Your Health Seth Stratton | 6 years ago

Rough it Up: 5 Ways to Fill Your Plate with Fiber

Most of us know that a fiber-rich diet is important for good health. Yet, most Americans fall short of the recommended 25-35 grams of fiber per day. Here are 5 easy ways to add a little roughage to your plate.

A growing body of evidence shows that people who eat more fiber tend to have a healthier body weight. Fiber-rich foods keep you feeling more satiated with less calories. But the majority of Americans consume only half of the recommended amount. But a fiber-rich diet does more than just keep you regular. It can slow the rise of blood sugar after eating, lower cholesterol, as well as help fight heart disease and some cancers. So how much fiber should you eat to see some benefits?

Got it. Fiber = good for the body. So where do I find it?

Fiber is a type of carbohydrate that cannot be digested and can be found in plants, fruits, vegetables, grains, and legumes. There are two types of fiber. Soluble fiber which helps to lower cholesterol and blood sugars. Sources include peas, beans, oats, barley, apples, oranges, Avocados, dried figs, pears, Brussels sprouts, carrots, sweet potatoes and asparagus. And insoluble fiber, which helps to remove toxic waste through the colon in less time and helps prevent constipation, diverticulosis and is associated with protection from some type of cancers. Sources include wheat bran, whole grains, peas, cauliflower, beans, potatoes, celery, nuts and flax seeds.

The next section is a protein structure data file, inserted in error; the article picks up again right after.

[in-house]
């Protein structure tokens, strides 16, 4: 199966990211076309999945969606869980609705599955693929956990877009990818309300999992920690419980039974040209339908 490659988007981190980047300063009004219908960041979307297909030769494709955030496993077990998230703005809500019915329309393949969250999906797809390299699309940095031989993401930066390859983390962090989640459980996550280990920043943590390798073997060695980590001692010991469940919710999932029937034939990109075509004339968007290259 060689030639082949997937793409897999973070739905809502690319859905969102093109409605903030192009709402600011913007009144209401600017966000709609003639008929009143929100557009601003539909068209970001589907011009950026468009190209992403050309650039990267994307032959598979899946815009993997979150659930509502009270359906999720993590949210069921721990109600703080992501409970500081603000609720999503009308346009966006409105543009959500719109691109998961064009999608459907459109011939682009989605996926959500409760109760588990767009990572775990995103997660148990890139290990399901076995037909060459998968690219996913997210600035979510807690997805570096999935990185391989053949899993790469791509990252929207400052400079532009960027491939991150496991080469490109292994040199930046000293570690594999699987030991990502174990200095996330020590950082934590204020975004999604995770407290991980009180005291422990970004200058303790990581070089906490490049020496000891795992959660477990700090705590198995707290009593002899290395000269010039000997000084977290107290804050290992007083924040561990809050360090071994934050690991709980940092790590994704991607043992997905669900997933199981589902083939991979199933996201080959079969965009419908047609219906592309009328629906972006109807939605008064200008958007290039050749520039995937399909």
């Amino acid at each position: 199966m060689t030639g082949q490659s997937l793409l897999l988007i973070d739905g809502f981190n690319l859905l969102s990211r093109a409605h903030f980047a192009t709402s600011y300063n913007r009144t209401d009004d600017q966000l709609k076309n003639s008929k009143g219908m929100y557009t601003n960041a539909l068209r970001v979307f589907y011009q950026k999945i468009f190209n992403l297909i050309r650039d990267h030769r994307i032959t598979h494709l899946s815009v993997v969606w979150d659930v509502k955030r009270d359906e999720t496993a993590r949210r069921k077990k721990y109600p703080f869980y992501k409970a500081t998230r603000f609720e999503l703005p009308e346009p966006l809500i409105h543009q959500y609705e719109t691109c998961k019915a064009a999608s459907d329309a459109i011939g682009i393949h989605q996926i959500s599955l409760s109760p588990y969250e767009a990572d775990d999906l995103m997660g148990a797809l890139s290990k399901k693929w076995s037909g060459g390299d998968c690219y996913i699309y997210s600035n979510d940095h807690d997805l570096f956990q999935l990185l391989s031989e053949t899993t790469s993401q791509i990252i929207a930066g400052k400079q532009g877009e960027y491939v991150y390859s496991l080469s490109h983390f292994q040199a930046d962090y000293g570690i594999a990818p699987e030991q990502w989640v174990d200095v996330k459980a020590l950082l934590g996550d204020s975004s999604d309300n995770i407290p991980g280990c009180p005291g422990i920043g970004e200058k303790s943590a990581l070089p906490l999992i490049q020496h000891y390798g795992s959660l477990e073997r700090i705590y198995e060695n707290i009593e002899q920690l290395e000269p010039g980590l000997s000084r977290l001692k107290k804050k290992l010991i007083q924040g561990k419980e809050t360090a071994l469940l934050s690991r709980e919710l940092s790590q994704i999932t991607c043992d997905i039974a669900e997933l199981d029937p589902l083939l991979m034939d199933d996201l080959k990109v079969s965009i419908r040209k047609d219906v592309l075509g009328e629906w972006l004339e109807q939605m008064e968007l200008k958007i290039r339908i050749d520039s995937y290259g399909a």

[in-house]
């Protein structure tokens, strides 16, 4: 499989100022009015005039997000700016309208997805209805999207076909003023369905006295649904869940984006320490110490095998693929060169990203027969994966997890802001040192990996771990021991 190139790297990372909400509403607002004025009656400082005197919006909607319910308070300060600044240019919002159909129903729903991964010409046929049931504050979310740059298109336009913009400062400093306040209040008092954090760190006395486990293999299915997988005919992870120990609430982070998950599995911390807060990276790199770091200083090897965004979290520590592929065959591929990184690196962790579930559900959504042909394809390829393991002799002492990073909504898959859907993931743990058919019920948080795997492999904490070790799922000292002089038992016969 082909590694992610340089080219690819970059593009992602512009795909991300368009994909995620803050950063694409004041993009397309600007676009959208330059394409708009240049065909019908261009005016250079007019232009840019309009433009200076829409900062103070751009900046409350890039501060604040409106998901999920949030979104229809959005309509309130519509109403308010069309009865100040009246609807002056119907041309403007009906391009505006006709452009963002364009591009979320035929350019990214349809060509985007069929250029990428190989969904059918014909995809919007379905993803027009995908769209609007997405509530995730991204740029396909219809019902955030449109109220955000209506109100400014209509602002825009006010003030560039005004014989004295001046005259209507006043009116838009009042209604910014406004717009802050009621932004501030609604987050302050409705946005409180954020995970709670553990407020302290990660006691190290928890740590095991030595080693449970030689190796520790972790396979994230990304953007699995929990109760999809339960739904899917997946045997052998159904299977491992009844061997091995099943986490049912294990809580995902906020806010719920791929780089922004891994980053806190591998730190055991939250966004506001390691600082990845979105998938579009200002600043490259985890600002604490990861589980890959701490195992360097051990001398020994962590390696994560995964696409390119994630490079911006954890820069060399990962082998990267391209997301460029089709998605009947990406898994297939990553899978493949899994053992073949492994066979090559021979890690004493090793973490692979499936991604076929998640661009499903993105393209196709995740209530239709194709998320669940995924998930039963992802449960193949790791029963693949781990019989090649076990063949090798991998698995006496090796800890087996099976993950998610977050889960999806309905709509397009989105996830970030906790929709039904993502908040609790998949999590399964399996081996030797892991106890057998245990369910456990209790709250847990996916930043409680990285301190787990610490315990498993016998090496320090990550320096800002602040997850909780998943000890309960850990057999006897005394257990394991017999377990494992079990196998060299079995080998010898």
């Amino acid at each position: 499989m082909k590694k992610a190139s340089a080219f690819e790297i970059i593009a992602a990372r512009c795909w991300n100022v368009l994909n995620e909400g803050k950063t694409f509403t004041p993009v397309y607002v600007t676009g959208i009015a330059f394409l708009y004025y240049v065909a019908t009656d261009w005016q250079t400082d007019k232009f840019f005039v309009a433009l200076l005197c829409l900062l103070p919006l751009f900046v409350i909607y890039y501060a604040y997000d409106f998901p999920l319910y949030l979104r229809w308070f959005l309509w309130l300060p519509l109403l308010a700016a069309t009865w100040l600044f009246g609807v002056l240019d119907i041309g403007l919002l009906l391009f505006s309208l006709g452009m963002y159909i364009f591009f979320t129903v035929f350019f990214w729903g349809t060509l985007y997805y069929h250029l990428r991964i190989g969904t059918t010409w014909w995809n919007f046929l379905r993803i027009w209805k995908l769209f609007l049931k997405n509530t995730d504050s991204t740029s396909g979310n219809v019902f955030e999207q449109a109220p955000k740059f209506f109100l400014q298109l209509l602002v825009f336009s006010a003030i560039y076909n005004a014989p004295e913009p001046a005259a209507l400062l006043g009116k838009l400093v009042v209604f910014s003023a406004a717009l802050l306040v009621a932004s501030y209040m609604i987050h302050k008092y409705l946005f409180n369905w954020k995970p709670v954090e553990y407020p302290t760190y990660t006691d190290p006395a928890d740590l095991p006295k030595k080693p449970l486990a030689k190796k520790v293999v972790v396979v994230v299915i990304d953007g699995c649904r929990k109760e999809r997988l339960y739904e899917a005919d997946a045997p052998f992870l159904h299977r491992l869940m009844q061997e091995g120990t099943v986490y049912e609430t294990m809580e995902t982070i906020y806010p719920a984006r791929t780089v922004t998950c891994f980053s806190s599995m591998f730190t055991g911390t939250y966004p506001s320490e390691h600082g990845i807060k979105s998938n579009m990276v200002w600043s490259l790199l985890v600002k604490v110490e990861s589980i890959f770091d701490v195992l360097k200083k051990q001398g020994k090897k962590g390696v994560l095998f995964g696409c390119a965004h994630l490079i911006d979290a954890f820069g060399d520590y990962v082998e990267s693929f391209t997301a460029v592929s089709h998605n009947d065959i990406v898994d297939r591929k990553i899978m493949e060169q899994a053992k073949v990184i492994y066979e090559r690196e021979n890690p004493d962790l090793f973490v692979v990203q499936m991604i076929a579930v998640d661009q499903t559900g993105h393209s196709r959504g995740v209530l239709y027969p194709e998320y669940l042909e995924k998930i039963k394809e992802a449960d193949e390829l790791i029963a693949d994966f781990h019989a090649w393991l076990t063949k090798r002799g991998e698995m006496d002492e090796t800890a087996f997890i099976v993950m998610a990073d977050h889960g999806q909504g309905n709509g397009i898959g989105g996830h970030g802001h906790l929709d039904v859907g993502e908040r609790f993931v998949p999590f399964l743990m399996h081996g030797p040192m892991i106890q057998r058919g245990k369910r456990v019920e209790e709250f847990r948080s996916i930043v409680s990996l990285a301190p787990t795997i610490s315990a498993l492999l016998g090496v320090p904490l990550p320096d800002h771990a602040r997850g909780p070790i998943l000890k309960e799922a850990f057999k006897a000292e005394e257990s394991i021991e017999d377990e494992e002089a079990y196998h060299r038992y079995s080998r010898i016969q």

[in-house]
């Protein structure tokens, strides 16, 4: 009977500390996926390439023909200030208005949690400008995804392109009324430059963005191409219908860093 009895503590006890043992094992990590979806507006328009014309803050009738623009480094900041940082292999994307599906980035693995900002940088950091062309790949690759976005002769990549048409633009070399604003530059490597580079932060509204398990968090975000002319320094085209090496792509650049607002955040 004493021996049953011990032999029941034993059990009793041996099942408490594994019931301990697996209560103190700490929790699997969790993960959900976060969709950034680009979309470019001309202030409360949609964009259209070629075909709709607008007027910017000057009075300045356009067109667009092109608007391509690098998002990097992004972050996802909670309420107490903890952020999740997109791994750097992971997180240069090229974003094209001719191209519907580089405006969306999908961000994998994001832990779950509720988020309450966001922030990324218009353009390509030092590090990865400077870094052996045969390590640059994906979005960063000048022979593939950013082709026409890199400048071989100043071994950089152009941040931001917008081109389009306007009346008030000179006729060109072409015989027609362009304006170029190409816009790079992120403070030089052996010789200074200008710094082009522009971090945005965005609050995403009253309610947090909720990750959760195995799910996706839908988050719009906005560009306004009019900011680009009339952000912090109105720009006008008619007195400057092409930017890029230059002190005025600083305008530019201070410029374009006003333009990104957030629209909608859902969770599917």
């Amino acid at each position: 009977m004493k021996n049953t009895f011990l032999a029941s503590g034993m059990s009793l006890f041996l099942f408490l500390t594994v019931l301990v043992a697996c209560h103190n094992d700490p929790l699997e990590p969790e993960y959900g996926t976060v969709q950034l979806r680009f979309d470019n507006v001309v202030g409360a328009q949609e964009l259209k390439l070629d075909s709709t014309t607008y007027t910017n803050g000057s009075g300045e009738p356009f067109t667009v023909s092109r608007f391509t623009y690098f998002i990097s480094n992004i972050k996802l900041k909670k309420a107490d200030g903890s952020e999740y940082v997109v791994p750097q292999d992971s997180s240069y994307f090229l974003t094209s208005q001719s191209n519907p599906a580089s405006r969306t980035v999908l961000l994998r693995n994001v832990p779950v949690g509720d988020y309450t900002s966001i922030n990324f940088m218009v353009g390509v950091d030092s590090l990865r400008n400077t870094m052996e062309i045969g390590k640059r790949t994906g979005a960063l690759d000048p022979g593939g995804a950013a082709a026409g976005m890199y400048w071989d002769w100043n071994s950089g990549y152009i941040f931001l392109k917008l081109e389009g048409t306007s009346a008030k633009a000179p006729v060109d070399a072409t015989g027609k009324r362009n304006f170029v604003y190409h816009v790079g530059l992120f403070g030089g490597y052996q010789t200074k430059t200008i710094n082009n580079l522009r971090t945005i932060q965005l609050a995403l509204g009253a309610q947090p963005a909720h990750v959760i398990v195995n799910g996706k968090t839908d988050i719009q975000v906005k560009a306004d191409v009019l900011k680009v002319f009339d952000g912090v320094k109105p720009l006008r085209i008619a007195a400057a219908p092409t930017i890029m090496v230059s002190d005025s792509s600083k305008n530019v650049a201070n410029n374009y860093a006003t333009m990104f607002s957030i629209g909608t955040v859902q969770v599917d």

So which type of fiber should I eat?

Don’t worry about choosing a specific type of fiber. Many fiber rich foods contain both types of fiber. Focus on eating the recommended 25-35 grams of fiber per day for good health. To achieve this goal, include at least five servings of fruits and vegetables daily and six servings of grain products per day (at least three of which are whole grains).

5 Ways To Get More Fiber In Your Diet

  1. Leave on the skin: Fruit and vegetable skins contain a good amount of fiber. Leaving the skin on foods, such as potatoes, cucumbers, apples, pears, and apricots is an easy way to increase your fiber.
  2. Flex your flax seeds: This powerful plant provides both soluble and insoluble fibers, plus essential Omega 3’s. Flax seed had a nutty flavor. Try blending it into a fruit smoothie, mixing it into baked goods, or sprinkled over yogurt. Choose flax seed that is milled or ground.
  3. Go nuts: Try adding seeds, nuts and beans into soups, salads, and stews.
  4. The whole enchilada: Looks for whole grain as the first ingredient, or products labeled 100% Whole Grain.
  5. Fiber break: Whole grain cereal can make a great snack. Look for at least 4 grams of fiber per serving. Or make your own trail mix with high-fiber cereal, dried fruit and nuts.
To help you get started, here's a list of high-fiber foods you can easily incorporate into your diet (grams of fiber).
  • Whole wheat bread - 1slice (2g)
  • Bran flakes - ¾ cup (5g)
  • Oatmeal -1 cup (6g)
  • Popcorn - 1 cup (3.5g)
  • Avocado- 1/2 medium, 6g
  • Raspberries - 1 cup (8g)
  • Apple with skin - 1 med (5g)
  • Peas - 1 cup (9g)
  • Broccoli - 1 cup (5g)
  • Baked potato with skin - 1 med (5g)
  • Almonds - 1oz (4g)
  • Flax seeds - 3Tbsp (7g)
  • Black beans - 1 cup (14g)
  • Lima beans - 1 cup (13g)

The following post was written by Tricia Azra, RD, LDN, Carolinas HealthCare System, Community Wellness.